Continue Reading FCC Enters Consent Decrees with Six Big Radio Groups – Looking at What the FCC’s Political File Rules Require

Trying to stay on top of regulatory developments for broadcasters is difficult even in normal times.  There are always day-to-day obligations that distract from a focus on legal and regulatory questions – and there are so many developments almost every week that we can’t always write about everything that may have occurred.  So we thought that we would introduce a new feature – each weekend providing a list of some of the regulatory actions of importance to broadcasters that occurred in the prior week, with links to where you can go to find more information as to how these actions may affect your operations.

In addition, to provide information on dealing with the FCC during the pandemic, and on the many actions that the FCC has taken during the last 6 weeks – both those dealing with the current crisis and decisions made in processing its normal workload relating to broadcasting – we conducted a webinar last Tuesday on these issues.  You check out that webinar presented to broadcasters across the country, available by clicking on this link.  And here are some of the regulatory actions announced last week of importance to broadcasters that have been announced since then :


Continue Reading This Week at the FCC: April 18, 2020 to April 24, 2020

The FCC issued public notices this week on the license renewal process for both radio and television operators.  The Public Notice on television renewals was perhaps more significant, as it addressed several issues and procedures for the television renewal process which begins with the filing of renewals for stations located in Maryland, DC, Virginia

The FCC this week issued an Order reconsidering some of the issues addressed in its October 2019 orders (which we summarized here) interpreting its political advertising rules.  Those October interpretations required that broadcasters who run ads addressing federal issues must include in the political file, maintained as part of their online public file, information about all of the candidates and issues discussed in such ads, not just the most prominent issue or candidate it discusses.  The October ruling also required that stations inquire of issue advertisers (or their agencies) about the names of the chief executive officers or members of their boards of directors if the station is provided with only one name, as the rules require the disclosure of all of the officers or directors of such organizations and the FCC assumes that most of these groups have more than one officer or director.  The October rulings also warned stations against the use of acronyms in their public file where such abbreviations could be misleading to the general public when they view the political file.

The reconsideration addressed two aspects of the October ruling.  First, it made clear that the ruling applied only to federal issue ads, not to ads bought by candidates or their authorized campaign committees.  That seemed to be clear from other statements made by the FCC and its staff (see our article here) but the reconsideration makes it explicit.
Continue Reading FCC Clarifies Its Ruling on Political File Obligations for Federal Issue Ads

This weekend, the New York Times ran an article seemingly critical of Facebook for not rejecting ads  from political candidates that contained false statements of factWe have already written that this policy of Facebook matches the policy that Congress has imposed on broadcast stations and local cable franchisees who sell time to political candidates – they cannot refuse an ad from a candidate’s authorized campaign committee based on its content – even if it is false or even defamatory (see our posts here and here for more on the FCC’s “no censorship” rule that applies to broadcasting and local cable systems).  As this Times article again raises this issue, we thought that we should again provide a brief recap of the rules that apply to broadcast and local cable political ad sales, and contrast these rules to those that currently apply to online advertising.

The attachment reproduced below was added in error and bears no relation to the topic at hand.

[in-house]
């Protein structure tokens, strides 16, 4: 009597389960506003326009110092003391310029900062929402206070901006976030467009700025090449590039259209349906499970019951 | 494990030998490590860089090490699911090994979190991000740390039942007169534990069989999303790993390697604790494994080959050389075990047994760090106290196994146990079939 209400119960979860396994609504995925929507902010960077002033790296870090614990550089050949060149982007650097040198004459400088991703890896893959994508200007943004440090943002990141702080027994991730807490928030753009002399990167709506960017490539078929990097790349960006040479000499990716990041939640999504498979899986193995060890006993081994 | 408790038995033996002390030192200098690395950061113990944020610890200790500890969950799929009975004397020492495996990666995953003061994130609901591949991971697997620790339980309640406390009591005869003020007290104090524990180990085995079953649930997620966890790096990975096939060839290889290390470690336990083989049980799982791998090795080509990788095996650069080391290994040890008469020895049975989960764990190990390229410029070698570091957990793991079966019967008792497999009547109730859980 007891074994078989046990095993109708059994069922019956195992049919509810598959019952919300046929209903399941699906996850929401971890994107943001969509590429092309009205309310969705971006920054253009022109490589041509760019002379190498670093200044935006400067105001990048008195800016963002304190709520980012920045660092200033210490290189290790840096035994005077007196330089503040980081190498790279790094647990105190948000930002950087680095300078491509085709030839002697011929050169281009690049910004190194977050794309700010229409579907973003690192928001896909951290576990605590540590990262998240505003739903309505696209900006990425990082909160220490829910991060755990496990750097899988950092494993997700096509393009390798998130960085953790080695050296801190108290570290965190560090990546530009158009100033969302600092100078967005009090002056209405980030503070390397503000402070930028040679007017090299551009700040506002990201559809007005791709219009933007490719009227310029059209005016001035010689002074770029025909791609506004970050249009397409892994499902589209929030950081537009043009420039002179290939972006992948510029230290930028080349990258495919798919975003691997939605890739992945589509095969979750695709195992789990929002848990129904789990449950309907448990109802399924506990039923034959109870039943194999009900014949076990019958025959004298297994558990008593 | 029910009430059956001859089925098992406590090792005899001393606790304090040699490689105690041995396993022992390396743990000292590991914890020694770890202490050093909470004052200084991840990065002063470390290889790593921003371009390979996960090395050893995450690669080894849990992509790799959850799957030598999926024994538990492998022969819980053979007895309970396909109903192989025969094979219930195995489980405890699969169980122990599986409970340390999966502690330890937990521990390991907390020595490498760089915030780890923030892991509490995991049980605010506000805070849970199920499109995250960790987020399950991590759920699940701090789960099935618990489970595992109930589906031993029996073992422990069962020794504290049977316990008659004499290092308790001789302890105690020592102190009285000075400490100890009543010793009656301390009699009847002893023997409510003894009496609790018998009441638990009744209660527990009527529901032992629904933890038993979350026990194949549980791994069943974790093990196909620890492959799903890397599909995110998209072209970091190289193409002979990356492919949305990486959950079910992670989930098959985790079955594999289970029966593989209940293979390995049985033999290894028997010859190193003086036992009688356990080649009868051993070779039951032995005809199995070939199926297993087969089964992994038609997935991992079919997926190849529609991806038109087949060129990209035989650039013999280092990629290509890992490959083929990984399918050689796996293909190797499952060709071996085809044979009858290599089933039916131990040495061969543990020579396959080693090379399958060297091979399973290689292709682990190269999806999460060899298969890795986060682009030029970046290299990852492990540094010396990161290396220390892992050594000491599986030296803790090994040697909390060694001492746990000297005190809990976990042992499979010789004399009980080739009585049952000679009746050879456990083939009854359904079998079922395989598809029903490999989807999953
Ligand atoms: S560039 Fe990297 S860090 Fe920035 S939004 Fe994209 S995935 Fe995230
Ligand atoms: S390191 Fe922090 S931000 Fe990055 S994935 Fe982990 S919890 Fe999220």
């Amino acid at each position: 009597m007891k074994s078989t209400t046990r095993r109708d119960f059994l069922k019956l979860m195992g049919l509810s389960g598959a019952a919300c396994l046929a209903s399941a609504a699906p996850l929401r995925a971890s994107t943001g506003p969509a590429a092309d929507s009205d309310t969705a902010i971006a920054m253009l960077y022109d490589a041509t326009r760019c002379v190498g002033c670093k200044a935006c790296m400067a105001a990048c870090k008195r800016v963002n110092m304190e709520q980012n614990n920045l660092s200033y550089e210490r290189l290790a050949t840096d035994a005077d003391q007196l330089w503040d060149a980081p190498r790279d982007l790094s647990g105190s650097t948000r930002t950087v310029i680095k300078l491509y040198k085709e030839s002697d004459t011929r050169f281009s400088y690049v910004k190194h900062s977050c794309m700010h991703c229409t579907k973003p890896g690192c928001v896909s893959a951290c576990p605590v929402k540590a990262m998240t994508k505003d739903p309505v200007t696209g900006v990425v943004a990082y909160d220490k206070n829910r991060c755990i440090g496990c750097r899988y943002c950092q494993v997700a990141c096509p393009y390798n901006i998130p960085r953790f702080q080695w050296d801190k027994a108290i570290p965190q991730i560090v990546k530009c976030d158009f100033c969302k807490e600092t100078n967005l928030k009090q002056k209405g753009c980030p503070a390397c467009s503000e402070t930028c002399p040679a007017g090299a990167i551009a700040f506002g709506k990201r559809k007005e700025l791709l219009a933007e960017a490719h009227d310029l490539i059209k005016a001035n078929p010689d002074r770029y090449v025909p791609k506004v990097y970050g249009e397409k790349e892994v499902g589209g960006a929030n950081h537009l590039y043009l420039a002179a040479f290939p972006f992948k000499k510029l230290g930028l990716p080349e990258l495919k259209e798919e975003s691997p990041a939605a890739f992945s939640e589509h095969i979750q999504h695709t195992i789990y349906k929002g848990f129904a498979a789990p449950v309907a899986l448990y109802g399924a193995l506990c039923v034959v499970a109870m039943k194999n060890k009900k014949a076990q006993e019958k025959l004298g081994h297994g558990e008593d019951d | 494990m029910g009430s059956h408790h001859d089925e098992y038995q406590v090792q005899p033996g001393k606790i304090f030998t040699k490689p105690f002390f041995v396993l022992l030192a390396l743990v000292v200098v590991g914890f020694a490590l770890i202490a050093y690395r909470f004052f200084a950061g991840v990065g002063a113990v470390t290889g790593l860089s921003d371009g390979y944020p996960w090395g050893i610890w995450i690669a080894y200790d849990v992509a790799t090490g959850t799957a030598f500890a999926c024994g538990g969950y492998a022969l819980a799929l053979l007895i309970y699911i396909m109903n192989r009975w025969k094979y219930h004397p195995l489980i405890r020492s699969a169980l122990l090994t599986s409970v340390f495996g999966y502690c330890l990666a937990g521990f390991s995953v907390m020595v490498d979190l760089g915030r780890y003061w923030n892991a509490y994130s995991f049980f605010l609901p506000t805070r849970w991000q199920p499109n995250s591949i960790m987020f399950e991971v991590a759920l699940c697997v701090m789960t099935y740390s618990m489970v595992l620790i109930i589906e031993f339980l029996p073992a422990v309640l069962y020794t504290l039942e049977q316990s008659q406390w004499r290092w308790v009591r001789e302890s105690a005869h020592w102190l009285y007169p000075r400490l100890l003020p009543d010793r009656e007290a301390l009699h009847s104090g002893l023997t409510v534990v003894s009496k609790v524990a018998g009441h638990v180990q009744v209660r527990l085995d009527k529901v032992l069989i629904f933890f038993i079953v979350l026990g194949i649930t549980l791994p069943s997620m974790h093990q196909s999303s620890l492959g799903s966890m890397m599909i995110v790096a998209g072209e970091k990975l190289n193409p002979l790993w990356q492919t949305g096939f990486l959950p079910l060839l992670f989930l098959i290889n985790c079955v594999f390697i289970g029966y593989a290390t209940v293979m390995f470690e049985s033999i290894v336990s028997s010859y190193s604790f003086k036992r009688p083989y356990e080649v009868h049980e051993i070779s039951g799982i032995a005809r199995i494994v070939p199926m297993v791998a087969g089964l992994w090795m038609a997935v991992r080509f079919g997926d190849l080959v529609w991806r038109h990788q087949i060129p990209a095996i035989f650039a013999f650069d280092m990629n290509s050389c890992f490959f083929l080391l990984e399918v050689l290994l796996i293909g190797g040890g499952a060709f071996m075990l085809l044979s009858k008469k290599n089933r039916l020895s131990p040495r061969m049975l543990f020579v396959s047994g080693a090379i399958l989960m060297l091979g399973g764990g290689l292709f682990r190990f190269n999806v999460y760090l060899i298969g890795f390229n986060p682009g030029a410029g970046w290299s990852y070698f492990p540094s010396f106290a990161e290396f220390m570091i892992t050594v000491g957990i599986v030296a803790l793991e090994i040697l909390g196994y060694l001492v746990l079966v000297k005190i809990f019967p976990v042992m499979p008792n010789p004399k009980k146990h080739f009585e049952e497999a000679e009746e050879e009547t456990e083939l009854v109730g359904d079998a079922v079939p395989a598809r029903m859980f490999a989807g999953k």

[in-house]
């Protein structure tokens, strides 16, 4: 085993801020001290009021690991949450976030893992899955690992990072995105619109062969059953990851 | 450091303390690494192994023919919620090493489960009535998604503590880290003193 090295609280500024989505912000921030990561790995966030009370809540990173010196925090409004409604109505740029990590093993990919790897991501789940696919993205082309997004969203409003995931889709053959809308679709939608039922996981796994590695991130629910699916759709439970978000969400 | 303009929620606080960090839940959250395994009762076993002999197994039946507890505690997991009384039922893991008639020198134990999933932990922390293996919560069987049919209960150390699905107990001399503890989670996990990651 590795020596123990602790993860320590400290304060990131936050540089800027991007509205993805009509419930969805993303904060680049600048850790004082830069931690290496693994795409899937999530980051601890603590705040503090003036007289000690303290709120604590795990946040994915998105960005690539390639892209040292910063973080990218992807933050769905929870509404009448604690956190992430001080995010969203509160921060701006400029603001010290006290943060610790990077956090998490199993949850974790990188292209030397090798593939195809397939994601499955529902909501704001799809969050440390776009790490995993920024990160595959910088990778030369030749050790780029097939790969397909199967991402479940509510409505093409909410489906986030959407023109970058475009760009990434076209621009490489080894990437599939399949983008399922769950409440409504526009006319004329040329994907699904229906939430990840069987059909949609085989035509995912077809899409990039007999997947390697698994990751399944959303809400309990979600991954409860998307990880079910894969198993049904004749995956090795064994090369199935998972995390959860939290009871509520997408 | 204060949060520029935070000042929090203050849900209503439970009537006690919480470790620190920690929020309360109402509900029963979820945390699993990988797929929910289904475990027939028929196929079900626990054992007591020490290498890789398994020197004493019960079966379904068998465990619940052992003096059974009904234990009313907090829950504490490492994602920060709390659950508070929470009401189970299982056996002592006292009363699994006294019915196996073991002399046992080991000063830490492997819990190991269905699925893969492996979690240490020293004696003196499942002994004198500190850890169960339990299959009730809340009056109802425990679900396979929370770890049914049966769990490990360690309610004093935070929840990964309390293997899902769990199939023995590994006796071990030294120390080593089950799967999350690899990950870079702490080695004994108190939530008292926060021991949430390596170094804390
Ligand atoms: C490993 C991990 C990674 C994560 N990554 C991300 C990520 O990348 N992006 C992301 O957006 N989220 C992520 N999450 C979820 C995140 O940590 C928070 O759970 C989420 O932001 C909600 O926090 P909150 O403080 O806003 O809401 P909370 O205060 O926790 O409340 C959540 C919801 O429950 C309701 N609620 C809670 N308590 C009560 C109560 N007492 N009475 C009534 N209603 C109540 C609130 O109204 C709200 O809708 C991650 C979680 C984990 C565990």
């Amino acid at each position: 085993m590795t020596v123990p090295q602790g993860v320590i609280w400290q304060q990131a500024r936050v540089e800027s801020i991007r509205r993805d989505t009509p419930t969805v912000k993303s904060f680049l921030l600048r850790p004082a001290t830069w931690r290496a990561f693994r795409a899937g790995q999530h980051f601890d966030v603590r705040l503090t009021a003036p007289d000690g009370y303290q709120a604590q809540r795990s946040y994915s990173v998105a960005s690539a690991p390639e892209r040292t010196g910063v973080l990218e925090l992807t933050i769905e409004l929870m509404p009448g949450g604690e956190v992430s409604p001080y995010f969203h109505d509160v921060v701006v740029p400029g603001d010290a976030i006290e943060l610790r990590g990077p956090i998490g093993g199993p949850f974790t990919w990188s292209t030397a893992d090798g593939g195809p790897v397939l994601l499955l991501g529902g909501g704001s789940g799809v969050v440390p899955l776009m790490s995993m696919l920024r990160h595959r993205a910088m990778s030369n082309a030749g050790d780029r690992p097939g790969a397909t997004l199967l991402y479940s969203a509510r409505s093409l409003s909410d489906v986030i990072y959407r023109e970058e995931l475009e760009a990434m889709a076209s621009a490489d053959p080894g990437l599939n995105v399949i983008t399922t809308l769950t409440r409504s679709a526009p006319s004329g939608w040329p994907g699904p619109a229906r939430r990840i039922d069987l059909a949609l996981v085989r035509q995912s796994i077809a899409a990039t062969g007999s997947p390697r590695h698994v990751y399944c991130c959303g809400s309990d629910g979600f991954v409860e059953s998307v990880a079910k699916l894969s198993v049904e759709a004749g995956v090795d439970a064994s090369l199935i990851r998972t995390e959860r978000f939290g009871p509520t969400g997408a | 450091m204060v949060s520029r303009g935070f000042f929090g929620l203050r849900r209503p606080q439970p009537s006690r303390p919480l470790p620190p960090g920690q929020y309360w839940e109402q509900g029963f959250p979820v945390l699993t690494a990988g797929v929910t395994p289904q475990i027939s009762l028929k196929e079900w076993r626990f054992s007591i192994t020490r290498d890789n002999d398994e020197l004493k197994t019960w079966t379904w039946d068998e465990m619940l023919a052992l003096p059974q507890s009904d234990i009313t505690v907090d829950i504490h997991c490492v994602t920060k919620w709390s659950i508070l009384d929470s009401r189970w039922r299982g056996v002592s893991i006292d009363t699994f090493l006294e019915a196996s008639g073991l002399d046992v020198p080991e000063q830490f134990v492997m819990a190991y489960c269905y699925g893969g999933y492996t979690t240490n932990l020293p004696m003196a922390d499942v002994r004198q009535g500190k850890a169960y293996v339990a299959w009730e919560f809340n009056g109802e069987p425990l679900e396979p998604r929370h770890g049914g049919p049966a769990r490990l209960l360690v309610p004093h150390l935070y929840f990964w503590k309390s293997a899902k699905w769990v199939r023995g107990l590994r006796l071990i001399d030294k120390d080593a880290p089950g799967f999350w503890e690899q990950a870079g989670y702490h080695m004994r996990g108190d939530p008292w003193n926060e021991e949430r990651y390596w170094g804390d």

As stated above, broadcast stations and local cable systems cannot censor candidate ads – meaning that they cannot reject these ads based on their content.  Commercial broadcast stations cannot even adopt a policy that says that they will not accept ads from federal candidates, as there is a right of “reasonable access” (see our article here, and as applied here to fringe candidates) that compels broadcast stations to sell reasonable amounts of time to federal candidates who request it.  Contrast this to, for instance, Twitter, which decided to ban all candidate advertising on its platform (see our article here).  There is no right of reasonable access to broadcast stations for state and local candidates, though once a station decides to sell advertising time in a particular race, all other rules, including the “no censorship” rule, apply to these ads (see our article here).  Local cable systems are not required to sell ads to any political candidates but, like broadcasters with respect to state and local candidates, once a local cable system sells advertising time to candidates in a particular race, all other FCC political rules apply.  National cable networks (in contrast to the local systems themselves) have never been brought under the FCC’s political advertising rules for access, censorship or any other requirements – although from time to time there have been questions as to whether those rules should apply.  So cable networks, at the present time, are more like online advertising, where the FCC rules do not apply.
Continue Reading Facebook Not Fact-Checking Candidate Ads – Looking at the Contrast Between Online Political Ads and Those Running on Broadcast and Cable